After dipping its head below the waterline last FY (see Nakama treads water), AIM-listed digital media and IT recruitment firm Nakama returned to profit in first half (to 30th Sept.) on the back of 29% revenue growth to £11.1m. Even though gross margins trimmed 30bps yoy to 24.4%, Nakama converted a £31k net loss (H1 2013) into a £224k net profit, driven by a recovery in its APAC operations (notably Australia), which now account for nearly 30% of total revenues but 45% of segment profit.
Unfortunately we can’t see what’s happening under the covers, as Nakama still operates under its component brands – Nakama (IT/digital in UK and APAC), and Highams, the veteran UK/Europe financial services IT recruitment firm acquired (in effect) three years ago (see Last waltz for Highams as Nakama reverses in). However, management alludes to ‘increased demand for IT and Change services’ in the UK financial servies sector and ‘rising demand for advertising technology and specialist software engineering skills across the corporate client base’.
I must admit I thought Nakama would struggle to recover after its near-death experiences last year, but a resurgent UK economy and (I suspect) better execution in APAC has been their lifeline. Given their size (or lack thereof) it’s surely got to be all about ‘focus, focus, focus’ if management is to maintain the momentum.
Posted by Anthony Miller at '08:36'
I guess the most ‘popular’ discussion I have had over the last 6 months is ‘are we in another bubble?’ Increasingly people seem to be agreeing with me that many of the valuation are unsustainable because mega growth rates always have to come down to earth at some point and, as we ‘boringly’ continue to point out, you have at some point to make a profit else you go out of business.
Twitter is a pretty good case in point. In Q3 2011, Twitter users grew at 125% yoy, in Q3 2012 growth was 75% yoy, in Q3 2013 growth was still nudging 50% yoy - but in Q3 2014, released last night, Twitter growth was ‘just’ 23% yoy and just 5% qoq. Every other metric showed stalling usage. Indeed existing users are using Twitter less frequently. User growth in the established US market is c3%.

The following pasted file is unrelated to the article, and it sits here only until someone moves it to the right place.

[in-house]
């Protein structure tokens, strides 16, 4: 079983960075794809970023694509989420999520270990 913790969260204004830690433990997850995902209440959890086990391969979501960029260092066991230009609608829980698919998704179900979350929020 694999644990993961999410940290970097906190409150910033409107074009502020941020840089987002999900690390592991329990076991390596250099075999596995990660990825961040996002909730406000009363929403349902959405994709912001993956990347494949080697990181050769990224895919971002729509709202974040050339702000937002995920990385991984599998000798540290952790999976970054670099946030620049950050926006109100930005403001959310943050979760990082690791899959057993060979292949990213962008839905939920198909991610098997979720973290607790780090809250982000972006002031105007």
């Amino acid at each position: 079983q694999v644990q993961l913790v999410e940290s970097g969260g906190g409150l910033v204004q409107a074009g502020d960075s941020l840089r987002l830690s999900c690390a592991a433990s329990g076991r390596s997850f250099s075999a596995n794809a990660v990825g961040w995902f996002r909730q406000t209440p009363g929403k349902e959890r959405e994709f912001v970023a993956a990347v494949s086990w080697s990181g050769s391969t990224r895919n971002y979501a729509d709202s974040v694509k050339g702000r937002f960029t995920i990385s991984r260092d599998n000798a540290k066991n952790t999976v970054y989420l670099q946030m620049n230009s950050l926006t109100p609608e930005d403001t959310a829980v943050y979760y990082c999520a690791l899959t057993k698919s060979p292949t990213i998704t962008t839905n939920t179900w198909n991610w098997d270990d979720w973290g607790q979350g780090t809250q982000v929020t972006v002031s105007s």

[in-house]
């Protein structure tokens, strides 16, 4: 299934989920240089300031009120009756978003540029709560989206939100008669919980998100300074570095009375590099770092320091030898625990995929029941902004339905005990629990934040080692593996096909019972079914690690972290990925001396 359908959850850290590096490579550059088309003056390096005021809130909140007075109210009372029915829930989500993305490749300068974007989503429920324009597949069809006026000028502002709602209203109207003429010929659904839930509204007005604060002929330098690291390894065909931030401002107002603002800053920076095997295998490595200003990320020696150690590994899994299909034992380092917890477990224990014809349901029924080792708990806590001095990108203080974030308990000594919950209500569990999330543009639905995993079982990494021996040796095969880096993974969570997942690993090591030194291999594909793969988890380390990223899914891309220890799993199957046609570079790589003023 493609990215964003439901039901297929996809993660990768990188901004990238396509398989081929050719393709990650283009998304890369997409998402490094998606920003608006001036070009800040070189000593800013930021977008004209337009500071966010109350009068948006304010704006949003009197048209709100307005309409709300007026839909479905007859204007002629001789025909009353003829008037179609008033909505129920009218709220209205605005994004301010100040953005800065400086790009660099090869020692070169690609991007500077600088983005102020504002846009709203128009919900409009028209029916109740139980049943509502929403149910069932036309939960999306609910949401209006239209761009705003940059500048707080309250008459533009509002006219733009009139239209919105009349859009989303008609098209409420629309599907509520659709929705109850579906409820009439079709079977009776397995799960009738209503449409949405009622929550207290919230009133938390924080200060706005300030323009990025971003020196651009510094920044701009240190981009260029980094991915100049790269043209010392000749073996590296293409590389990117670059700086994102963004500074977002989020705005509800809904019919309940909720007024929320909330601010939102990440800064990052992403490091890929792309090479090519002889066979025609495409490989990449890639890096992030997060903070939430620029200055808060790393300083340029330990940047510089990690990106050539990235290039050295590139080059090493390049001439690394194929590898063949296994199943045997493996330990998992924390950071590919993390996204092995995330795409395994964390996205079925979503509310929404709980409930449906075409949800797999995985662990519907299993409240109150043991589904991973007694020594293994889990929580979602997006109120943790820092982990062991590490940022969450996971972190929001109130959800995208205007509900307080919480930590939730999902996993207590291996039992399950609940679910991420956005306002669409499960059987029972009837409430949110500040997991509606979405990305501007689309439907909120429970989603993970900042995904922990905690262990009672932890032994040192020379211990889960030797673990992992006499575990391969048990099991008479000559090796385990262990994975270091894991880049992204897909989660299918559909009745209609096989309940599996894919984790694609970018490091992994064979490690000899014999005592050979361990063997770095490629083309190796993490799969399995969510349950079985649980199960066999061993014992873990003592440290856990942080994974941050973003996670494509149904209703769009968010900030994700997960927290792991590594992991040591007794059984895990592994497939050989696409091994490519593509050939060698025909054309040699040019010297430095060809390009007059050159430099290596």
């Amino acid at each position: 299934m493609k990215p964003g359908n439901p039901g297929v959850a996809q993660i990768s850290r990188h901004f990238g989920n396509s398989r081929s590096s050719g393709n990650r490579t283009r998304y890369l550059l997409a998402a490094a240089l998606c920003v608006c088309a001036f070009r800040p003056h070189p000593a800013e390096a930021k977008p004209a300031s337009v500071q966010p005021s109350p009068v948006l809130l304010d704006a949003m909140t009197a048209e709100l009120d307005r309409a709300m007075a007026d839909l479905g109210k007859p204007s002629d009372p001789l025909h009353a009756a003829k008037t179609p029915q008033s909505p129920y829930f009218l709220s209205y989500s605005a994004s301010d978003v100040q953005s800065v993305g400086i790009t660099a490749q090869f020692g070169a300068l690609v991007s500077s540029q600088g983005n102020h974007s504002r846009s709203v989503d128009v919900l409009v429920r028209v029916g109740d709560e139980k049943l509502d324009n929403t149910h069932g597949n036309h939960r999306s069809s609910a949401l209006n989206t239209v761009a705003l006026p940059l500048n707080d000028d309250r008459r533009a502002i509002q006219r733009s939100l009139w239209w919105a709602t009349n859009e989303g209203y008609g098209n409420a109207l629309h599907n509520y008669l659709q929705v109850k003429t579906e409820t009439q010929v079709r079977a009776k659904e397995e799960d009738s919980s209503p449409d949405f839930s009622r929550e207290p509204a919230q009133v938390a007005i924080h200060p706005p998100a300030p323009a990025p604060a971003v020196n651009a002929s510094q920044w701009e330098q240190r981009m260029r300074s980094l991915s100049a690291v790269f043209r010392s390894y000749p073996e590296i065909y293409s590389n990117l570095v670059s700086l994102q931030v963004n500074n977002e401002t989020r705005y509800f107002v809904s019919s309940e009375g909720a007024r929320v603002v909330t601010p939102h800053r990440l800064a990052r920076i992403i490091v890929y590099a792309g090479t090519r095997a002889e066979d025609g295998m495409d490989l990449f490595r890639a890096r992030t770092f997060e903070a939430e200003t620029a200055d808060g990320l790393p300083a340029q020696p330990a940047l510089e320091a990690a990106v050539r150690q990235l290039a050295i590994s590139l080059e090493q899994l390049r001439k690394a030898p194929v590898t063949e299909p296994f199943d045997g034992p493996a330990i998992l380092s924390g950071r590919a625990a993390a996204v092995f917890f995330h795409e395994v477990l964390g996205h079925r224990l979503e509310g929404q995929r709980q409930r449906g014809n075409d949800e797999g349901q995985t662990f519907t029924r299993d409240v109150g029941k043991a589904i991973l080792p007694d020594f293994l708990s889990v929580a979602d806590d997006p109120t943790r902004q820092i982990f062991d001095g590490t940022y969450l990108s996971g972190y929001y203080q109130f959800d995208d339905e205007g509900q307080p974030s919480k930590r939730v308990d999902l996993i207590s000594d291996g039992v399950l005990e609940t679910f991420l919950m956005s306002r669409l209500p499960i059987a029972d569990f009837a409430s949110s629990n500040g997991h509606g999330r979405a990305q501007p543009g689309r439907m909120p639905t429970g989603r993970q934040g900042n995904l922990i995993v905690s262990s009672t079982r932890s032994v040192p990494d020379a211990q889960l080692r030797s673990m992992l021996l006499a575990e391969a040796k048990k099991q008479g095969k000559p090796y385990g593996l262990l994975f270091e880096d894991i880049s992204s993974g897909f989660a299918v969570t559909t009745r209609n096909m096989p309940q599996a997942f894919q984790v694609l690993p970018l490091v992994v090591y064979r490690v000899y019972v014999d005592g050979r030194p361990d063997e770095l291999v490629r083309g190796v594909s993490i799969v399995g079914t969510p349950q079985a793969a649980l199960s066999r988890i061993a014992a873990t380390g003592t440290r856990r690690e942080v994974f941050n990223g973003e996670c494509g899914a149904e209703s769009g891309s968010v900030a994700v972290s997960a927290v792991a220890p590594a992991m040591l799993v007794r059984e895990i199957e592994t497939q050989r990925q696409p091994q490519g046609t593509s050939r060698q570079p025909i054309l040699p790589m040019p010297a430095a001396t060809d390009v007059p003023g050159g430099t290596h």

Although revenues in Q3 increased 114% yoy to $361m (85% from mobile users), losses under GAAP increased from $64m to $175m. Of course, if you exclude stuff like interest, tax, depreciation and, crucially, stock based compensation, Twitter is profitable. But we all know that the allure of stock options - and therefore your ability to give stock options instead of real salary - deflates when the share price bubble bursts. IPOed at $26 a year back in Nov 13, Twitter shares ended their first day's trading at $44. Last night in after hours trading they were down 11% at $43.
Nobody is doubting either Twitter’s success or its business/social value. Indeed, there is a high chance you will be reading this HotViews post after being alerted on your Twitter feed. But we pay nothing for that and neither do you. But if growth is slowing, how can Twitter justify a valuation of 13x forward revenues? It could actually dispense with its growth ambitions and become super profitable. But that would unfortunately justify an even lower valuation in the eyes of investors.
Perhaps, as with Amazon and others, we are seeing the dawning of the Age of Reality?
Posted by Richard Holway at '08:16'
UK banks have come through the latest round of (significantly tougher) stress tests from the European Banking Authority (EBA) unscathed, but they are not out of the woods yet.
Certainly passing these tests is good news for the UK banks, but it does not mean that we can now expect a move to a more expansive strategy or a major acceleration in investment. Third-quarter results from the major banks (due over the next week or so) will show that they are only part-way through some serious long term restructuring of their cost base, a focusing of their product portfolio and a multi-faceted renewal of how they interact with customers. All these changes will take many years to embed into the complex and labyrinthine organisational structures and system stacks of the established banks.
But will more money be available for these renewal projects? We expect a slight easing of budget discipline in 2015, but CTOs and suppliers should not get too excited as most “change the bank” projects will still have to be funded from savings in “run-the-bank” programmes. Nevertheless we see an expansion in spending across the wider sector, to 4.2% growth in 2015, (see our UK SITS Market Trends and Forecasts report, available here).